Unsure, they attempt to devour one another.
I see once more,
Unlikely creatures emerging,
As if willed by the vacuum of imagination.
I see once more,
Ambiguous structures,
Soaring while more solid words explain little,
Of what, perhaps,
Should not be explained.
I see once more,
The collective embrace merge,
With joint resistance,
Forever twinned in a fleeting, nonchalant glance.
Feeling nill,
I wonder if I am measuring effort wrongly.

Photo by Mr Drone on Unsplash
Amy originally studied Archaeology but has just finished a Masters in Social Anthropology at Edinburgh. She is back in London now, where she’s from, and currently works part-time as an editor for a publisher. She loves to travel and write, and has a blog where she shares her articles and poetry called dlohere. She is also trying to learn Italian!
new normal

New Normal: An Introduction

As the lockdown eases and shops open again, we enter a somewhat new normal… Take a moment. Did that happen? It’s surreal, a little absurd and even — at times — horrific, so how are we going to wrap our heads around this? How much of that change are you feeling? What will you do, what will you be? Where will you go? This April, we at Assemblage hope you can let yourself look around you. Take a deep breath. Enjoy what you can, in the present. Today and tomorrow will be different.

Photo by Cajeo Zhang on Unsplash
Karen is a journalist and poet who loves music and photography. She is a third year student at King’s College London, and the Editor in Chief of The King’s Poet. In her second year, she also led King’s literary and poetry societies. Among other publications, her writing is published in Apple Daily, Roar News and Have You Eaten Yet?.
Blog spring

The Social Life of Cells: Lockdown creativity during scientific engagement projects

With a background in biosciences and currently studying an MA in Art and Science at the University of Arts London, Himarni is part of the Assemblage Collective writing group and active in creative projects. Her personal work spans weaving, acrylic painting, photography and collage poetry.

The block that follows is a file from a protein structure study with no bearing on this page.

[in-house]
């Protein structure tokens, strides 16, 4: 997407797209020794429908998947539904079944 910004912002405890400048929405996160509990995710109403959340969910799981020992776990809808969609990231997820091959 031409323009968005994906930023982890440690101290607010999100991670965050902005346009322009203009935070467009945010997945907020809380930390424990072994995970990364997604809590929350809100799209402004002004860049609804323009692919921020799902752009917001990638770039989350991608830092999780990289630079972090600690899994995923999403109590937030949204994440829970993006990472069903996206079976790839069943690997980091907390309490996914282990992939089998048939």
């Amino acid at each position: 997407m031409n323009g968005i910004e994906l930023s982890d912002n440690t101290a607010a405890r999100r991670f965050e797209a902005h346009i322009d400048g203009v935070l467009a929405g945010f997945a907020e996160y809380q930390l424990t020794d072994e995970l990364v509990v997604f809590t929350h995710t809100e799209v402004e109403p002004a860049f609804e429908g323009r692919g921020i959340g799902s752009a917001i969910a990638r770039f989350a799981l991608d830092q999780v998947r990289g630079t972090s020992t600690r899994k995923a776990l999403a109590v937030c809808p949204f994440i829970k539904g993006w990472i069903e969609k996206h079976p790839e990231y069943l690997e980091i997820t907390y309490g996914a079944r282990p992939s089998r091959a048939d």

We worked together on the first issue of the Assemblage Collective zine, where she had the great idea of collaborating by circulating a set of images and text to each project member in turn, to ensure everyone had their input. 

Loosely based around a Q&A, we discussed her projects in representing science, how she’s been keeping busy and what she’s looking forward to in the coming months – both within the Collective and in her free time. 

Her current work: 

At the moment, Himarni is developing a ‘cellular architectures’ project which arose partly in response to an interdisciplinary science workshop development project she participated in with London School of Hygiene and Tropical Medicine to make research into the Shigella bacteria more accessible. It is a water-borne bacteria responsible for ‘travellers diarrhea’ but can be fatal in children under 5 living in parts of Africa and Asia. Cases have also been detected in Flint, Michigan.

The theory is relatively new and still uncertain around one particular way that the immune system detects and battles this bacteria, but current ideas based on microscopy suggests that a sparse web of nanometre scale septin filaments (part of the cell’s ‘skeleton’ and can be imagined as short protein threads) surrounds the bacteria – caging and sequestering them, preventing them moving around within or between cells to cause further harm.   

 To fulfil this role, these filaments are believed to somehow detect the shapes in their environment such as the characteristic physical features of this dangerous bacteria.

Shigellosis, drug-resistant intestinal illness, spreading ...
Shigella bacteria. Image credit:

When representing its form, she wanted to think outside of the box – while others also represented septin filaments with thread, she wanted to consider the subsequent steps by which these features can sense shape, by thinking of how it intersects the bacterial form and exploring what can be deduced from these tangents. She modelled this using a variety of simple shapes intersecting an observation tool made of a string net representation of a ‘septin cage’.

One of the symbols was of a classical pillar which, due to its symmetry, is a fairly ‘predictable’ shape compared to the helical shapes common to proteins which make up the biological architecture.